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After a recent charity match that saw him wear Celtic colours, Gabby Agbonlahor discussed his excitement at the idea of playing for the Scottish champions.

“Every player if they had the chance to play for Celtic would take it,” he said.

“You would have to speak to Celtic and see if they are interested. If the opportunity comes…then I would certainly look at it.”

Currently a free agent following the expiration of his contract with Aston Villa in the summer, the 31-year-old is an experienced striker with caps for England and a big name. And, with Celtic failing to sign a replacement for Moussa Dembélé, who left for Lyon on transfer deadline day, the idea of signing Agbonlahor isn’t entirely far-fetched.

The club have spent an increasing amount of time shopping in the English market in recent years.

Since Brendan Rodgers took charge in 2016, 47.8 per cent of their signings have come from south of the border. This tally includes recent additions such as Filip Benković and Daniel Arzani. For context, in the three-year period prior to Rodgers’ appointment, just 37.5 per cent of the club’s signings came from this market.

Agbonlahor’s arrival would be in line with this recent modification of transfer policy, but there doesn’t appear to be an obvious place for the former Premier League speed merchant within Celtic’s current framework.

The Scottish giants’ need for strikers is blunted by Rodgers’ tactical preferences. In his first season at the club, he went mostly with a 4-2-3-1 or 3-4-2-1 system, using a strike partnership on just two occasions in 38 league games.

Last term he went with a two-man frontline four times in 38 Premiership matches. And, so far this season, he has used a strike duet once in four league outings, deploying Leigh Griffiths alongside Dembélé for the 1-0 win over Hamilton Academical.

To put Rodgers’ avoidance of the conventional strike partnership into further context, he has used this ploy from the start in just 8.8 per cent of his league matches while in charge of Celtic.

When taking into account the number of times he varies his system – as he did when successfully implementing a 3-2-4-1 shape for the 1-0 win over Rangers – this only underlines how much the tactician prefers a lone frontman.

Generally, Rodgers avoids an extra striker to help him field as many creative and attacking midfield players as possible within his system, with the ultimate aim of controlling the centre of the pitch and getting options between the opposition’s midfield and defensive lines.

With an abundance of these individuals to choose from, including Tom Rogic, Ryan Christie, Scott Sinclair, Lewis Morgan and loan signing Arzani, this focus is extremely unlikely to change in the near future.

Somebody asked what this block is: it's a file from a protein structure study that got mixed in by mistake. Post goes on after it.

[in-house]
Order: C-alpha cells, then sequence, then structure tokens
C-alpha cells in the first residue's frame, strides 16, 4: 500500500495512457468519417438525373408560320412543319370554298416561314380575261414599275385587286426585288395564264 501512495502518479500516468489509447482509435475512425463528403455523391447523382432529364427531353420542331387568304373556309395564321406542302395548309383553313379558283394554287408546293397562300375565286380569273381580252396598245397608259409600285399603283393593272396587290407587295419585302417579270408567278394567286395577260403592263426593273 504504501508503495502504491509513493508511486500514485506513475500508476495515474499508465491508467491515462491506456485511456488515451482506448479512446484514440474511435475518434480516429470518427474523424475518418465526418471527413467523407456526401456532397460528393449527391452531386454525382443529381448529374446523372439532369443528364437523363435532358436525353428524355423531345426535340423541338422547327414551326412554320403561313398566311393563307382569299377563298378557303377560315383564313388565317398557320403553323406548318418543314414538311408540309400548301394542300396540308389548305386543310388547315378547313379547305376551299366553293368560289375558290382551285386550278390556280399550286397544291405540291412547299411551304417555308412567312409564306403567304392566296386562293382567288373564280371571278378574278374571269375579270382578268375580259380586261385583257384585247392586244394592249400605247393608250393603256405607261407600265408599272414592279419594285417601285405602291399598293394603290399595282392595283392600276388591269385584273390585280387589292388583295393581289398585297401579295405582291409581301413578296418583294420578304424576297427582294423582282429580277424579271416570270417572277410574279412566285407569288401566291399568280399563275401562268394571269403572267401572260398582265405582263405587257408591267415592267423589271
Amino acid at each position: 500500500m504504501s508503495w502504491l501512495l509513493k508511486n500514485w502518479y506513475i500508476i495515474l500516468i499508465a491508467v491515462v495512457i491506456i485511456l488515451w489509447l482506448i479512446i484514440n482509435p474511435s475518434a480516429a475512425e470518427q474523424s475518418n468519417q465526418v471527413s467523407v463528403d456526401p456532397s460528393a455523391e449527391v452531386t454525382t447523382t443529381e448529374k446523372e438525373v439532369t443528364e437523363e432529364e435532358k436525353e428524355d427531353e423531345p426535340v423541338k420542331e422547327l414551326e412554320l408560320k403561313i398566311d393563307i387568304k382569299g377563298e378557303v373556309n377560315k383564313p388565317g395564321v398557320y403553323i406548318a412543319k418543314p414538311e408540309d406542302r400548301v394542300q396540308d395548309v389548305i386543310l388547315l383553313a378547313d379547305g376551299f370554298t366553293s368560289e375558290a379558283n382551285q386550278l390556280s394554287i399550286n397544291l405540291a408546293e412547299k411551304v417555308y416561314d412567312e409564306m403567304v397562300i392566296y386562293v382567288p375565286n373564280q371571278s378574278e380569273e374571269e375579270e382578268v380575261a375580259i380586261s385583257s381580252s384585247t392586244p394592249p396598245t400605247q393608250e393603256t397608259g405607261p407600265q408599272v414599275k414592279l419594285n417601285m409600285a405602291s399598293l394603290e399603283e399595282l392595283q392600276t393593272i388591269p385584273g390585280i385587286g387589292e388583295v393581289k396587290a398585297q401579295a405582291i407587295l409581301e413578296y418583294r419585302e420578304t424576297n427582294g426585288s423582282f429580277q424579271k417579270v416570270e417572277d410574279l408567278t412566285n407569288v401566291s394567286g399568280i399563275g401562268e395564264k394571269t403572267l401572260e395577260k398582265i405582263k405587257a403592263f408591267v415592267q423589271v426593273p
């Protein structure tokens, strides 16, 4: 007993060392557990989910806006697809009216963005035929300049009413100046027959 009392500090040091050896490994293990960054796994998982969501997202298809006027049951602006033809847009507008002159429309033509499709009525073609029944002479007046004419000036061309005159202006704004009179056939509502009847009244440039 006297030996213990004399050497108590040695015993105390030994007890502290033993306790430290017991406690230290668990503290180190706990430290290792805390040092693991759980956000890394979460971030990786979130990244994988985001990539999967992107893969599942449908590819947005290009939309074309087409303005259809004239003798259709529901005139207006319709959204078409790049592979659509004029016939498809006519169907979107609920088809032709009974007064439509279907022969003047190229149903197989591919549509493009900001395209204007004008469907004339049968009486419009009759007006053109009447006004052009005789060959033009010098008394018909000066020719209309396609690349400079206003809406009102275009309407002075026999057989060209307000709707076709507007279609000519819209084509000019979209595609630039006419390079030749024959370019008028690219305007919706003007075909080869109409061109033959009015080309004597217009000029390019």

Celtic will stick to one man up top for much of this season, and they have two good options to select from when filling the role. Griffiths has averaged over one goal every two games since joining the club midway through the 2013/14 season, and at 28 years of age is theoretically in his peak years.

Slightly ahead of him in the pecking order at present is Odsonne Édouard, who recently became the club’s record signing when agreeing to join permanently for a fee of around £9million.

Like Dembélé, Edouard is a French youth international, with caps and goals at Under-19, Under-18 and Under-17 level. However, he is considered by many to be an even brighter prospect than his former teammate.

Last season’s Scottish Premiership goal averages support this notion – Edouard averaged a goal every 152 minutes played, while Dembélé averaged one every 163 minutes.

Odsonne Édouard, Celtic

Even if Rodgers decides to rotate his options between domestic and continental competition, he would still have enough in his squad as it stands to play a different striker in league and Europa League action.

Celtic have alternatives, too. Were both Edouard and Griffiths injured, Sinclair, Rogic and James Forrest are capable of filling in as false or traditional No.9s. All three are aggressive dribblers, while the former and the latter also possess the required pace to break beyond defensive lines.

Mikey Johnston is also worth considering as a strike option. While viewed predominantly as a winger, he appears comfortable enough in tight spaces to play more centrally. And, if Rodgers were to break the mould and go with a front two, the youngster would be worth consideration as a second striker.

His performance in Scotland Under-21’s recent win over Andorra was so good that by half-time the opposition were doubling up on him. Despite the extra marker, he still made good use of his exceptional dribbling to cause problems.

The 19-year-old’s manager at club level appears to rate him highly – when discussing the player’s future in July, Rodgers stated: “He is very much in my plans.”

For Agbonlahor, joining Celtic would be a dream move at this stage in his career. Unfortunately for him, under the current circumstances Celtic don’t need to make this dream become a reality.